On this New Year’s Eve, it is time to cover the best 10 albums that graced store shelves and Spotify servers during the past 12 months. Here is the best of what this year had to offer, from comeback albums to brand new artists.
10. The Glitch Mob – Love Death Immortality
Los Angeles’ own electronic trio Glitch Mob put out their first album in four years, eclipsing their debut album by miles with Love Death Immortality. The anthems start heavy with the first track and never stop until the disc ends. Their tour with The M Machine and various festival sets helped re-cement them as a force in the genre and hopefully it won’t take another half-decade for their third output. Standout tracks include opener “Mind of a Beast” and “Can’t Kill Us,’ both heavily featured in movie trailers and videogames throughout the year, helping to amplify any situation with their wonderfully layered approach at build-ups and avoidance of tired EDM hooks.
9. Dinosaur Feathers – Control
If this Brooklyn-based band doesn’t get you up and dancing by the time Control is a few songs in, get your pulse checked. Their first album had all the makings of a stellar debut, but this follow-up ditched some of those prog hooks and insterad instituted the kind of percussion and rhythm that made Janet Jackson albums popular in the 80’s. This isn’t a knock, as their blend of modern poppy rock (ala Vampire Weekend) and soulful vocals is a unique approach to making a record in 2014. Their gamble paid off, as tracks like “Zeitgeist” just speak to a part of your musical soul that most artists wouldn’t dare approach, using horns and a jaunty bass line in sync with sparse synths to create something truly awesome. They may just be the best kept secret in 2014.
8. Bassnectar – Noise vs Beauty
Senor Lorin did it again. The prolific producer with the longest hair this side of Cousin It put out another stellar offering, embracing the hip-hop angle that helped elevate some of his best bass music to date. Simply put, you cannot touch “Noise,” a ridiculously addictive track that is so purely Bassnectar that nobody else could have imagined it. “Lost in the Crowd” brings out that West Coast bend, “You & Me” shows his emotional side, and the entire package is another bass classic from the grandmaster himself. This guy has the genre so deadset in the palm of his hand, that just about any move he makes help push the industry forward. This is beyond a can’t miss album of the year.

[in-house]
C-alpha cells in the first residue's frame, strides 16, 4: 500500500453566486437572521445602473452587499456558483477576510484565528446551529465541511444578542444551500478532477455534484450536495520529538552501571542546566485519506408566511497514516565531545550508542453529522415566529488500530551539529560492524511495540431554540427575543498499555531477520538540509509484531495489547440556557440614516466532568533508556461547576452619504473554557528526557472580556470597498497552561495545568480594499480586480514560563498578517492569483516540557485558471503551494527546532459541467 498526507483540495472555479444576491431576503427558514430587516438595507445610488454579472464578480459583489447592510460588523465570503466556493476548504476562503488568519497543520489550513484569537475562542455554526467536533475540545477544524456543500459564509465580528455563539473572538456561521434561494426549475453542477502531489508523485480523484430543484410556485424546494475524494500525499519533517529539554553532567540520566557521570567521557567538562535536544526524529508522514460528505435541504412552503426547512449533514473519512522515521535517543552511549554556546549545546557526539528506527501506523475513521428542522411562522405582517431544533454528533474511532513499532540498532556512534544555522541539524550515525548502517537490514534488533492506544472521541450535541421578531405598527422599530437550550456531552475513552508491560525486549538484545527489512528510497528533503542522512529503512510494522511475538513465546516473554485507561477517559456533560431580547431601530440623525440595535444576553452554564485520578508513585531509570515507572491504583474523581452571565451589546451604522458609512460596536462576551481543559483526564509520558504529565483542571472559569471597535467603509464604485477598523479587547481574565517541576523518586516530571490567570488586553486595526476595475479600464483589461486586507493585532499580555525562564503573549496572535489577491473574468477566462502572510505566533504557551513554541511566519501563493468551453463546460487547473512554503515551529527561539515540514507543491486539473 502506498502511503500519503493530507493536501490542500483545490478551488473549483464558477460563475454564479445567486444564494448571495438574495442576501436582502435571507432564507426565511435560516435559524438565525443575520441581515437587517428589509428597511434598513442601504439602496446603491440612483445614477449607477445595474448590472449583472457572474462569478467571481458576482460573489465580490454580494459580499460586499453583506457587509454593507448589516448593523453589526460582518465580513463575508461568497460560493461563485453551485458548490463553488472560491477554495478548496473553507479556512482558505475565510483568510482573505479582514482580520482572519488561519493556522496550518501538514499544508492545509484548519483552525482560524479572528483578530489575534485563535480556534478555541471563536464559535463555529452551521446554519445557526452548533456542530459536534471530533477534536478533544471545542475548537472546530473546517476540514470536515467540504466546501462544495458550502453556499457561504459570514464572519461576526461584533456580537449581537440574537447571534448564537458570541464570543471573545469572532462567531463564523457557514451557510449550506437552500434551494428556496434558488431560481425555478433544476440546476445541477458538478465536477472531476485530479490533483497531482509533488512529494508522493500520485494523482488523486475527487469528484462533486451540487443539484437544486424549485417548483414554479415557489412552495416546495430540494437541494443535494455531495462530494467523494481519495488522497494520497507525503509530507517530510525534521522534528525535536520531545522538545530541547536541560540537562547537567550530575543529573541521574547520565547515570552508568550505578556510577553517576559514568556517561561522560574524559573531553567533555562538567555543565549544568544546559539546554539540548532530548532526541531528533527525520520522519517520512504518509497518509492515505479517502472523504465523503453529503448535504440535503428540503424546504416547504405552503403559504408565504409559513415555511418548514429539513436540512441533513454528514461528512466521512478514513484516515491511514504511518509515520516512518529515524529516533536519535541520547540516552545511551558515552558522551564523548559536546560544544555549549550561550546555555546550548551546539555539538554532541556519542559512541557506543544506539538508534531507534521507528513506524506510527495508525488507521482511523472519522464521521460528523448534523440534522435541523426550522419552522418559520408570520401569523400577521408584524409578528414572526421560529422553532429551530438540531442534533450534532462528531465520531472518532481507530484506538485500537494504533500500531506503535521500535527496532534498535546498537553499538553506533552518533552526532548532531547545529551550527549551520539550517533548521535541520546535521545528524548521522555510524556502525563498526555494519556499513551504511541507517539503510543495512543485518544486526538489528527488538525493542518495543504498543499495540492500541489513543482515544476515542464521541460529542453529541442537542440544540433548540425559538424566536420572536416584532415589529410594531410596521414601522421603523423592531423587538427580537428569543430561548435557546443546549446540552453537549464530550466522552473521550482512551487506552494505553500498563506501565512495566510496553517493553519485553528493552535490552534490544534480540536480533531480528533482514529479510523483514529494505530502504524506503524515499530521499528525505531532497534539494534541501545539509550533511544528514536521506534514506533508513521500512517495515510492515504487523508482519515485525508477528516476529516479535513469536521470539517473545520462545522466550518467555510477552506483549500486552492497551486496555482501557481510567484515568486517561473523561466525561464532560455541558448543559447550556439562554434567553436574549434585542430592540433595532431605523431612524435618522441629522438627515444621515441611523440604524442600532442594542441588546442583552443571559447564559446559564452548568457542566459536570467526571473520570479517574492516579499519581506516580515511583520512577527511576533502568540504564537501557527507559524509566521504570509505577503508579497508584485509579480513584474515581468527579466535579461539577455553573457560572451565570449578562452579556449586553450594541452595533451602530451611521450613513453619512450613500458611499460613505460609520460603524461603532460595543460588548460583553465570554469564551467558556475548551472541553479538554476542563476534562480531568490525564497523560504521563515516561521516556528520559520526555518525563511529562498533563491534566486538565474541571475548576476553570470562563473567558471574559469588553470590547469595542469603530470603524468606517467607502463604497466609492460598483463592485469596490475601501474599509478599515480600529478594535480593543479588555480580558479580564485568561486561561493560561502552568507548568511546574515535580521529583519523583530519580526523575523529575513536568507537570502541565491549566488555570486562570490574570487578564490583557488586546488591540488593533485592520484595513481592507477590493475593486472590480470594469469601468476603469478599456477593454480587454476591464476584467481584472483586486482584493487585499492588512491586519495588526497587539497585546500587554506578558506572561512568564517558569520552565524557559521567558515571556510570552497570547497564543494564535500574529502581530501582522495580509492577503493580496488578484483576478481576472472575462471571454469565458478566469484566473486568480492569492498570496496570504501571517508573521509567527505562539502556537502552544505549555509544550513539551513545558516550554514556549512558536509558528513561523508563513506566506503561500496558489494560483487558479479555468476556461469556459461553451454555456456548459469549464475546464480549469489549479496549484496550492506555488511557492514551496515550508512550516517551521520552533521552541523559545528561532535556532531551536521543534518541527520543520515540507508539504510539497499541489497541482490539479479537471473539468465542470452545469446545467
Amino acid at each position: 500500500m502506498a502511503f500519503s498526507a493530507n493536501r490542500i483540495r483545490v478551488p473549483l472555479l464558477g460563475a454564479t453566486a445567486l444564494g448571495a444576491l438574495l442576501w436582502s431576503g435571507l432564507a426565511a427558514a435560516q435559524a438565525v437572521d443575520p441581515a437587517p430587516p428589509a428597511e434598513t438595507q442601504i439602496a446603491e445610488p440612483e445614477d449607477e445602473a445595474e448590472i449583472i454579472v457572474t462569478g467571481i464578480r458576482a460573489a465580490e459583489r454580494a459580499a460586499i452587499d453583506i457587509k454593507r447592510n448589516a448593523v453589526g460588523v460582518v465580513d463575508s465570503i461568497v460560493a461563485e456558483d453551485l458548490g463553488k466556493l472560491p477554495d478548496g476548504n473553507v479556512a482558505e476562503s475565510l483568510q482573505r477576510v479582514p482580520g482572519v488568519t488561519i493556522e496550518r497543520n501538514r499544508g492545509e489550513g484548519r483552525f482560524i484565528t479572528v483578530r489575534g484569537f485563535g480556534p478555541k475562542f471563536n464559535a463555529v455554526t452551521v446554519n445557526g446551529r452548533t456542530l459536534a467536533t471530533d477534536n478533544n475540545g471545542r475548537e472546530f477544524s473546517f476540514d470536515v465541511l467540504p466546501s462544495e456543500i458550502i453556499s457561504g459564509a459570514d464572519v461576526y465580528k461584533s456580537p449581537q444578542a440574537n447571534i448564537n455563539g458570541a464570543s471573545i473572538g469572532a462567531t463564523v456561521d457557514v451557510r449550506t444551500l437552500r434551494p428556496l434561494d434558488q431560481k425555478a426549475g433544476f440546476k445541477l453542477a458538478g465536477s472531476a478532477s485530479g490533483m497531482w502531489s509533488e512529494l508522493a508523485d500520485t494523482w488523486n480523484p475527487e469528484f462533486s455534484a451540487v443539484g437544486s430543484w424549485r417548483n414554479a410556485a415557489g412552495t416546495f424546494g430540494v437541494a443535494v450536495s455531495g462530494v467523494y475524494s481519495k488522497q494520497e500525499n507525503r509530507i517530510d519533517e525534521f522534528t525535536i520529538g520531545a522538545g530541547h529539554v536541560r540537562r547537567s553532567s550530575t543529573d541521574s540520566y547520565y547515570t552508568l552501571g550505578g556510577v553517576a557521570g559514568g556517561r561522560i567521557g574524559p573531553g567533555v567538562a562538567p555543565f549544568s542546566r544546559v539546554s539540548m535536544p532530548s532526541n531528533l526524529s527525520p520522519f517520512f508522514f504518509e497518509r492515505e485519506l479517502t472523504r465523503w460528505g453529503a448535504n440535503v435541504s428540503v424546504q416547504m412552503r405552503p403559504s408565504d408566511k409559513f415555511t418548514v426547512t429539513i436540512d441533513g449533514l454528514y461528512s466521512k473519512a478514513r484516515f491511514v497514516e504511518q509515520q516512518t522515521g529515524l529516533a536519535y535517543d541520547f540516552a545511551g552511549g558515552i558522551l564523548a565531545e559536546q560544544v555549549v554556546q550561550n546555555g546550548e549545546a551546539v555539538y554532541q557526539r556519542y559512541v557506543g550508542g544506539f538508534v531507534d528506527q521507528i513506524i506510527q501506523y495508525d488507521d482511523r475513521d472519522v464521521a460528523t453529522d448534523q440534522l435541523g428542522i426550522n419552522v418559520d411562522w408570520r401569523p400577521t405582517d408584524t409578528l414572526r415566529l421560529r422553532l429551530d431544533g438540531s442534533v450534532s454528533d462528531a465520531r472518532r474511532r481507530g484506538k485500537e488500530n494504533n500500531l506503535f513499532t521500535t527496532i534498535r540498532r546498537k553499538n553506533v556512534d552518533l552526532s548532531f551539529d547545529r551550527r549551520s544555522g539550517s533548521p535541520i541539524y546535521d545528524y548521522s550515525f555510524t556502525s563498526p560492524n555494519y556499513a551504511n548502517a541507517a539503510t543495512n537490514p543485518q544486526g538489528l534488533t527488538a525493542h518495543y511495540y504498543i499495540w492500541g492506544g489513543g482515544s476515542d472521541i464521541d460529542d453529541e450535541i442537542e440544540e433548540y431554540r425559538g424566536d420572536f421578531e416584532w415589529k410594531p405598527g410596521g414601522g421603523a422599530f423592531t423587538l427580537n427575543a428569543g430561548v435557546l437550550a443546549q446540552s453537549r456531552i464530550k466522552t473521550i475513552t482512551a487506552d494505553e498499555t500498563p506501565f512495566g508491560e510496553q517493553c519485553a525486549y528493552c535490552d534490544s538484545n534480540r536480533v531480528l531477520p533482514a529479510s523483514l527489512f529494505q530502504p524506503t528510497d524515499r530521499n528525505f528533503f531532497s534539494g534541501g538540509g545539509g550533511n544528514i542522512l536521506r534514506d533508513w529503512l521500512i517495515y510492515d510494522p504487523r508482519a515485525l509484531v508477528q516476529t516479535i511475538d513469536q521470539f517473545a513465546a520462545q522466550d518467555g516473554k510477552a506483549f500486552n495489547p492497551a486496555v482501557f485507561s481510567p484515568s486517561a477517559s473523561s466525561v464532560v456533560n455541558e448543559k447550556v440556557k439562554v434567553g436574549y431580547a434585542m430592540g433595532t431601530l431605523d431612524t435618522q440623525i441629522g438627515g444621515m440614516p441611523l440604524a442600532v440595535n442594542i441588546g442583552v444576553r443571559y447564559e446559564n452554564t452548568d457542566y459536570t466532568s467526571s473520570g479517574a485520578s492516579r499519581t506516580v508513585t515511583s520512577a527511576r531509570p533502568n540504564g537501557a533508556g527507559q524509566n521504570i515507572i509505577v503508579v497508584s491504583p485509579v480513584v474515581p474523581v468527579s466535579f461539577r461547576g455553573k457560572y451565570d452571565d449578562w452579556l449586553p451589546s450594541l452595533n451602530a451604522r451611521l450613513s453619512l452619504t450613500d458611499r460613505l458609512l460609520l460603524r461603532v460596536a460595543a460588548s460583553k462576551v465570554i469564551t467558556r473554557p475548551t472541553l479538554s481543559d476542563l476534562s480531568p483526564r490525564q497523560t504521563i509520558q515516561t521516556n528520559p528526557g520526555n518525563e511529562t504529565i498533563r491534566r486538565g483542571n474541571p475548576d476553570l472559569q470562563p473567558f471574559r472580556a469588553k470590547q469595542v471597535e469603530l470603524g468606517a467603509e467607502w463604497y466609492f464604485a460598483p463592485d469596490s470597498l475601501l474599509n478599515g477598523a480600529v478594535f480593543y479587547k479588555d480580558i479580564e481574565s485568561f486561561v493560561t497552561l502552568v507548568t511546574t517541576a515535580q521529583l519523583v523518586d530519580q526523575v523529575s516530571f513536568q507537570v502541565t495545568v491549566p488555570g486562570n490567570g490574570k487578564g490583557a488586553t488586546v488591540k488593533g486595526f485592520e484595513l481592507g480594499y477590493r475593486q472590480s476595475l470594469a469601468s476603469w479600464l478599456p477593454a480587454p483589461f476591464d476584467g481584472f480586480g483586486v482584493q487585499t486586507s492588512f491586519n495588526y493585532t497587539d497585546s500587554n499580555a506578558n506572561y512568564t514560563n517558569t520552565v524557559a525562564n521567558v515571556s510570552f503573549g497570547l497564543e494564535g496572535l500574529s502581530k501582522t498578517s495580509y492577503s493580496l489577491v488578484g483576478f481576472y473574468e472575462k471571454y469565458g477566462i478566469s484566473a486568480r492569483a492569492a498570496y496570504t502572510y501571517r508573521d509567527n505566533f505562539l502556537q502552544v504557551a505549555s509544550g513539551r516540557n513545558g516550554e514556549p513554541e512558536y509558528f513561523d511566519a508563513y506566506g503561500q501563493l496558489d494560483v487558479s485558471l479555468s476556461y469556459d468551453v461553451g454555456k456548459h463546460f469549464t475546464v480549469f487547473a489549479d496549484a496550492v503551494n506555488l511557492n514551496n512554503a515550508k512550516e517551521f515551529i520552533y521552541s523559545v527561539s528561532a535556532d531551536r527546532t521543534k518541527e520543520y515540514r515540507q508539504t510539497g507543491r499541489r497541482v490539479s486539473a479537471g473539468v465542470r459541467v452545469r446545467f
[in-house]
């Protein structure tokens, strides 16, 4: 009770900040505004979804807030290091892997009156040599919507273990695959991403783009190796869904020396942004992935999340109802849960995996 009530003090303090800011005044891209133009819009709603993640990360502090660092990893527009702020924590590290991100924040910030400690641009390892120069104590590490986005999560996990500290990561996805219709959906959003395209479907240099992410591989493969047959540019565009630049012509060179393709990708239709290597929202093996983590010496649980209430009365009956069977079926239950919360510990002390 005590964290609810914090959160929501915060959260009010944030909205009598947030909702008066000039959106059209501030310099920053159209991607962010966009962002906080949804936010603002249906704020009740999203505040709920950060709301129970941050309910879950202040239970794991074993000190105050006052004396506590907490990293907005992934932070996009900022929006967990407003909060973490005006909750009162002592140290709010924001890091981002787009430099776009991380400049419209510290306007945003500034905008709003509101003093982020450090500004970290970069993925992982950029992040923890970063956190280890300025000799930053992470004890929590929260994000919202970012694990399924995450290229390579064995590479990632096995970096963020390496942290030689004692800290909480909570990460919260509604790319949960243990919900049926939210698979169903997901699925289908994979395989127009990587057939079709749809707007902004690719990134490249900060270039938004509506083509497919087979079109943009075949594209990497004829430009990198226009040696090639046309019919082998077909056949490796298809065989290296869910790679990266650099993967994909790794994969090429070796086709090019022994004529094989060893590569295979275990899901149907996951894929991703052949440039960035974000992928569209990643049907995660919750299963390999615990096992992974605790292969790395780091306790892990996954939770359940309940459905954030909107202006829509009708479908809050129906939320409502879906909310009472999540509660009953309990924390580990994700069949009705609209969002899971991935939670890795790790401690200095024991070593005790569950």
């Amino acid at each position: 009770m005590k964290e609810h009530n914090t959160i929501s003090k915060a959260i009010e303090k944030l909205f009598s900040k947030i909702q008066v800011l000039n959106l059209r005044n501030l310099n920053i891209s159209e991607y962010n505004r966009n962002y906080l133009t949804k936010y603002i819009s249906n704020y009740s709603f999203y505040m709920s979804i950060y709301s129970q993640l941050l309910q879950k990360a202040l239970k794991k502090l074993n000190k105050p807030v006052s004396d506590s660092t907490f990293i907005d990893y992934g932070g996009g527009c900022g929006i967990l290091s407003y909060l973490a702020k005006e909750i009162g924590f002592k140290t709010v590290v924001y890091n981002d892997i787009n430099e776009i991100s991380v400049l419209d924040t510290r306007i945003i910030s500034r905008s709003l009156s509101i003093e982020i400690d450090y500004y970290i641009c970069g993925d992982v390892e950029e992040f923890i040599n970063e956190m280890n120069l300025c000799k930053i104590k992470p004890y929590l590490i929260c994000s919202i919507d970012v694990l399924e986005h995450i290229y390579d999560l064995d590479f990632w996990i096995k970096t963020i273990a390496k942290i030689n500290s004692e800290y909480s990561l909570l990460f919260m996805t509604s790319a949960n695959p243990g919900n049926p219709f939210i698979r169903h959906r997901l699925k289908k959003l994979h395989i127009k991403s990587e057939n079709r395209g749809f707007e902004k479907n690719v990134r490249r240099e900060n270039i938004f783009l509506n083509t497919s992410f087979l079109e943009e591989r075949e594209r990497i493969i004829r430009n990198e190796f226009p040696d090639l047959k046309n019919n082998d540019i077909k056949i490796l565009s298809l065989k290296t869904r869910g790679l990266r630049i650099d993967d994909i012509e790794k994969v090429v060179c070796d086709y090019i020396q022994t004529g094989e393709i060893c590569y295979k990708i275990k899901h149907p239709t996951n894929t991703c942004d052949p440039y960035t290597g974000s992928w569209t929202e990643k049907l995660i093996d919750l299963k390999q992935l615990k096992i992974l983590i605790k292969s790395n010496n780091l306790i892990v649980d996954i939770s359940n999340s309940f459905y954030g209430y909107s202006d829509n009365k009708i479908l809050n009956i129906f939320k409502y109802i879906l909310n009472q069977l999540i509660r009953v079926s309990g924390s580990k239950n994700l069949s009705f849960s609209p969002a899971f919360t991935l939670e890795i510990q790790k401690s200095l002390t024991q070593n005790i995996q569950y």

7. Darren Korb – Transistor OST
Every few years, a videogame comes around that threatens to show the world how deep the medium’s art can really be. This year, Darren Korb did just that with the score and soundtrack to Transistor, a brilliant strategy game for PS4 and PC. Korb is a master of his craft, creating the perfect mood for this fantastical worlds. The instrumental aspect of the album infuses futuristic tones with solid guitar work, often throwing in some drum and bass for good measure. This is a very particular vision of the future, one where technology has reached a Blade Runner-esque pitch. Where Korb truly shines is when he brings in singer Ashley Barrett, one of the premiere songstresses nobody knows. Her five tracks on this collection surpass the majority of female pop and rock for the year, but largely goes unnoticed because it is from a videogame. “Paper Boats” is potentially the most beautiful song of the year and even the most stalwart detractors of all things gaming can appreciate this masterpiece.
6. Weird Al Yankovic – Mandatory Fun
In the past, Weird Al lived only on the fringe of pop culture. He wrote the kind of parodies that your parents might semi-remember, but an armada of hardcore fans prayed at the alter of Al every few years. But Mandatory Fun put Weird AL center stage in American music, parodying the exact right songs in the exact right way, bringing levity to a somewhat lackluster year of pop music. The media blitz that surrounded the album, seeing the release of nearly a dozen videos, helped push Yankovic to #1 on the Billboard charts. Even his original material (a sore spot with non-fans) was some of his best in years. The best you can say for a parody album is that you’d rather listen to his versions than the original, and that is true for the majority of this album.
5. Alt-J – This Is All Yours
In a perfect world, this would be #1 without a doubt. Their debut album An Awesome Wave was so stellar that expectations for this follow-up ran blisteringly hot. The three singles put out well ahead of the album’s September release felt promising, but turned out to be the best three songs on the disc. Their songwriting is still gorgeous, singer Joe Newman’s voice is still angelic, and the highs of this album are very high, but without a central concept or musical through-line, it feels more like a regular awesome album instead of a transcendent one. “Every Other Freckle” and “Hunger of the Pine” are the strongest tracks, but “Nara” feels the most like the band that made waves two years prior.